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Topic: Visual magic
Message: Posted by: peppermeat2000 (Jul 16, 2007 12:13AM)
Many times we hear that our magic must be "visual". I was recently watching a DVD where it was stated by the featured performer that our magic must be visual in order to get the audiences attention. What would be some examples of magic that isn't visual so that I don't bore my audience with non-visual magic?
Message: Posted by: erlandish (Jul 16, 2007 01:53AM)
Mentalism isn't always visual. What the audience gets to see is the spectators freaking out to having their thoughts pilfered. Visual magic is good for attracting lagging attention spans, attracting attention, entertaining younger audiences, etc. The big problem is that frequently visual magic also betrays the moment where a secret method is being employed, which goes against some performers' philsophy of using as much time misdirection as possible without compromising the effect.

For instance, I pick up a ball, make a whooshing motion, and the ball disappears. It's natural for a spectator to believe that the whooshing motion has something to do with the vanish. Spectators might look at what was near my hand during the whoosh, and so forth, and discover the ditching agent. Now, if I pick up a ball, cleanly remove a hankerchief, cleanly tie up the ball within the hankerchief, snap my fingers, and toss the hankerchief in the air to show the ball has disappeared, I may have a less visual effect, but I have a much more mysterious one that is less likely to betray its inner workings.
Message: Posted by: tommy (Jul 16, 2007 06:31AM)
Perhaps they mean spectacular; Of the nature of a spectacle; impressive or sensational as opposed to humdrum.
Message: Posted by: Jonathan Townsend (Jul 16, 2007 06:58AM)
The performer gets the audience's attention. The props and flash etc are venue specific.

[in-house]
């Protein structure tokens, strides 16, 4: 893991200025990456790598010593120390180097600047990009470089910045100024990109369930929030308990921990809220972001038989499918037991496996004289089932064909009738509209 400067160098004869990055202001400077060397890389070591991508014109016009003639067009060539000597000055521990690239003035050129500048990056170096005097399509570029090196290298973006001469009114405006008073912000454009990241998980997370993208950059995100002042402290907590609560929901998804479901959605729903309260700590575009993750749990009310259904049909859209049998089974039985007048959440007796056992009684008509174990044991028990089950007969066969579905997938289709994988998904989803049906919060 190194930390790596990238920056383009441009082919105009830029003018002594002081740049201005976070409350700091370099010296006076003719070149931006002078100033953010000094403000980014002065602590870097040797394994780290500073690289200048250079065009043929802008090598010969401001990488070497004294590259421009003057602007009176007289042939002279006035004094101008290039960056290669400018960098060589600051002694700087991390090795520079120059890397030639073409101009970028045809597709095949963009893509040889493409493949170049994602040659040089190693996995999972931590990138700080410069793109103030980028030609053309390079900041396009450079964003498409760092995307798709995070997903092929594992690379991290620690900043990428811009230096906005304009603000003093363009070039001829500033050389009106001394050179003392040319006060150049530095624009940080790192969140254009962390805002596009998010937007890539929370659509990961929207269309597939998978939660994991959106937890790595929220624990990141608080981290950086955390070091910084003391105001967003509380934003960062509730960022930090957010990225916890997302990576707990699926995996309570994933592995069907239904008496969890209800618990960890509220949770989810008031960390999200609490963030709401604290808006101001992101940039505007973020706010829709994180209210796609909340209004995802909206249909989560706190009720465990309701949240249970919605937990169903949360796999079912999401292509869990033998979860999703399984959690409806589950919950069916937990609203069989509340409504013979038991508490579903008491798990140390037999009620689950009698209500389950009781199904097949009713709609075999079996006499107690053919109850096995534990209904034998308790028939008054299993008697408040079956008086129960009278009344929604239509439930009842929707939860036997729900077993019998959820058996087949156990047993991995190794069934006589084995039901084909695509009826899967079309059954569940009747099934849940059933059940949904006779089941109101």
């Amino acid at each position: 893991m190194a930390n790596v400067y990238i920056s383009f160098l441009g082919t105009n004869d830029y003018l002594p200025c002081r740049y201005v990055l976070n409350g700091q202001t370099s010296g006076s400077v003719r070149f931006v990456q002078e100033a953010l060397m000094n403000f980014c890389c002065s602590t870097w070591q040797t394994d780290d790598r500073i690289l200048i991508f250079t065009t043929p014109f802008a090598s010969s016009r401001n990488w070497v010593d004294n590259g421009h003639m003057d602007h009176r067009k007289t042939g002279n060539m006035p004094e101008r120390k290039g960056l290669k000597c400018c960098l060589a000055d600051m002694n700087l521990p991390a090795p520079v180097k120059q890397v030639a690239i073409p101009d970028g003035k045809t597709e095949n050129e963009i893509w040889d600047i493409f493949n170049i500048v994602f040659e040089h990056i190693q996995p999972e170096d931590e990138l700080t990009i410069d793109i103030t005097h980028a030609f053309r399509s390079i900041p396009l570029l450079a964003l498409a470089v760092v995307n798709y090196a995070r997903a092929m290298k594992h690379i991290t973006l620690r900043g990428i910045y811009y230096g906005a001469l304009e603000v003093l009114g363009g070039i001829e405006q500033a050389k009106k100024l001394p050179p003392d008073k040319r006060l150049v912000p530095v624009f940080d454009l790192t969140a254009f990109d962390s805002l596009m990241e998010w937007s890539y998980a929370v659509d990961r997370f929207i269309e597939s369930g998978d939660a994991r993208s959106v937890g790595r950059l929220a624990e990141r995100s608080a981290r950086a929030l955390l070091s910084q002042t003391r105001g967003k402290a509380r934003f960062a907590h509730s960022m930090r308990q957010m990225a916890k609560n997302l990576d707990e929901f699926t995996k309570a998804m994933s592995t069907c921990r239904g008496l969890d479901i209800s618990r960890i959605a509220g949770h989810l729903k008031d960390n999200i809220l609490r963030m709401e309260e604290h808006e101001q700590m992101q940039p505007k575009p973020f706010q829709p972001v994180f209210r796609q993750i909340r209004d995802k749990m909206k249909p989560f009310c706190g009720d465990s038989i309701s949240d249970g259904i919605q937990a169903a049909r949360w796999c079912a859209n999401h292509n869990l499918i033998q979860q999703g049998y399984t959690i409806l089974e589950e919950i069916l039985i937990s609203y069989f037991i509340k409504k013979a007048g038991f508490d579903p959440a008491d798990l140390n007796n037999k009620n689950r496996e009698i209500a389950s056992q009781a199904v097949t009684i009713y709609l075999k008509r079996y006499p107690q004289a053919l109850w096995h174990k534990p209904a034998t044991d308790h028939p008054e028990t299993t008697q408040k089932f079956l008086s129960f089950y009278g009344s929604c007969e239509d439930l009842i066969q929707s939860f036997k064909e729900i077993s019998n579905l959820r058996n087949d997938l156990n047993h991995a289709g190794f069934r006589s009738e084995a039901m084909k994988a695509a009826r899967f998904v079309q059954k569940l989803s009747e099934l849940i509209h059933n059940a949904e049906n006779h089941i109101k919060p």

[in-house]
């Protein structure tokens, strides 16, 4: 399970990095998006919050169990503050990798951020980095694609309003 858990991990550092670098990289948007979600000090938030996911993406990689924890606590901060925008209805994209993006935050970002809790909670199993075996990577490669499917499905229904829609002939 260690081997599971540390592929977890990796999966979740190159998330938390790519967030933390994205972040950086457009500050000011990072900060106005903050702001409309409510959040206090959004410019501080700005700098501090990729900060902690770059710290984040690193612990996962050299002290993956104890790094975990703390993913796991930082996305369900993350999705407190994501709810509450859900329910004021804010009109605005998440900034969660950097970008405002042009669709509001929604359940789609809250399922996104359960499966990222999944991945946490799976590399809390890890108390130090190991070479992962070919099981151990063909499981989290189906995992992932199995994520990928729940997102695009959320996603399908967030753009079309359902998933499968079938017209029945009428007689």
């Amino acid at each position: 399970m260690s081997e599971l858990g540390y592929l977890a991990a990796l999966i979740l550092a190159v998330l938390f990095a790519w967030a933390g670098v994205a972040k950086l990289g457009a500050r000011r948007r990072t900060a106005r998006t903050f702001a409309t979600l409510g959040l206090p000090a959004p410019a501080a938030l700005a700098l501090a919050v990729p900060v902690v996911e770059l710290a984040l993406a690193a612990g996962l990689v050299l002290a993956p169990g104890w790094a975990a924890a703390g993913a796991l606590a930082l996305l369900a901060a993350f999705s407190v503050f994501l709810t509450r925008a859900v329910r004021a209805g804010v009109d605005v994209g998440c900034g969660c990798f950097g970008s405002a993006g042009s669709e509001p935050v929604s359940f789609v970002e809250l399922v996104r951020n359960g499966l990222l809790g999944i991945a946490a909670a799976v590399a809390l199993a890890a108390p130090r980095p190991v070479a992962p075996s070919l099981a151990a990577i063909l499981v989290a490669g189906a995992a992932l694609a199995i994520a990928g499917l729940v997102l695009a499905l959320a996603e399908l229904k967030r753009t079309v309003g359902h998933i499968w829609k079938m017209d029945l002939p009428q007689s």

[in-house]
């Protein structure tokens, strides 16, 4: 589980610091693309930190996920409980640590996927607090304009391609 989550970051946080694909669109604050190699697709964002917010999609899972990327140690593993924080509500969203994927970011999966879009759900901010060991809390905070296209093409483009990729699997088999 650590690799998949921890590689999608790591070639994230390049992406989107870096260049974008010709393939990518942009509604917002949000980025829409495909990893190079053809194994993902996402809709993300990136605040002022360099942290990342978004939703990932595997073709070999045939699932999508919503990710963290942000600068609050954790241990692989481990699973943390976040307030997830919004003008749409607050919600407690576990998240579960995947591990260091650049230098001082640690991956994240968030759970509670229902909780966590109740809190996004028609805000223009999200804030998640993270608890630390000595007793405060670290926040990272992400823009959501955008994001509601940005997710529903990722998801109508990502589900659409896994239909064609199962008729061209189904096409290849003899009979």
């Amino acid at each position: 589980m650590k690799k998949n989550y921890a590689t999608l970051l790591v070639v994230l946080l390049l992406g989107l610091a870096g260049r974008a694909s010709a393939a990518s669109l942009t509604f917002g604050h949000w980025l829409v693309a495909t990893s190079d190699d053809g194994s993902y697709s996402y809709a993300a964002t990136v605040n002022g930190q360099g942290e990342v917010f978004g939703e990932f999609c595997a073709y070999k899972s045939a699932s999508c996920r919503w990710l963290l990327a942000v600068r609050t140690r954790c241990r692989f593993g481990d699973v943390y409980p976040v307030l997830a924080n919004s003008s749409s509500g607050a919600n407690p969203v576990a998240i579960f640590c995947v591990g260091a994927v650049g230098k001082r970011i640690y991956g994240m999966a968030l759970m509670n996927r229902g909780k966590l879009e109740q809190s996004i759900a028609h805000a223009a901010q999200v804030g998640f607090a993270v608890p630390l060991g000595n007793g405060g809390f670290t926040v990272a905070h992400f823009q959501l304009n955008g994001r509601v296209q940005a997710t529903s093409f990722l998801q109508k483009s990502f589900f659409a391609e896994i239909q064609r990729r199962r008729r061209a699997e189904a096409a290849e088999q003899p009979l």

Message: Posted by: kregg (Jul 16, 2007 07:42AM)
It would be better if we knew the name, or in the very least, the genre of the "stated performer" so we could understand what was meant by the word "visual." Sounds like something a manipulator would say.

Does your audience want to see it?

All magic is visual ... even mentalism. Only, the visual in mentalism is not usually meant to be glamorous, but, part of the business; which must be done out in the open (visual) without drawing suspicion.

Is it strong enough to keep them interested?
Message: Posted by: BH_Magic (Jul 16, 2007 07:48AM)
Visual material is nice for getting the attention of somebody, but I do not feel that it is sustainable for a whole set.

Take, for instance, a coin bend; there are handlings out there in which the coin bends in the open and in somebody's closed fist. I would (and do) take the second option every time - where your participant can [b]feel[/b] the coin bending in their hand. Now that is something else entirely and far more hard-hitting than a visual bend IMO.

So I would say that any material which connects with your audience, in which they play an active role and can feel the magic happen - either physically or in the atmosphere - will keep their interest. If they're getting bored, you're not engaging them - and a lot of magic that is out there can be made engaging if you apply yourself.
Message: Posted by: tommy (Jul 16, 2007 08:41AM)
Your participant can feel the coin bending in their hand... that sounds cool, I have not seen it. :)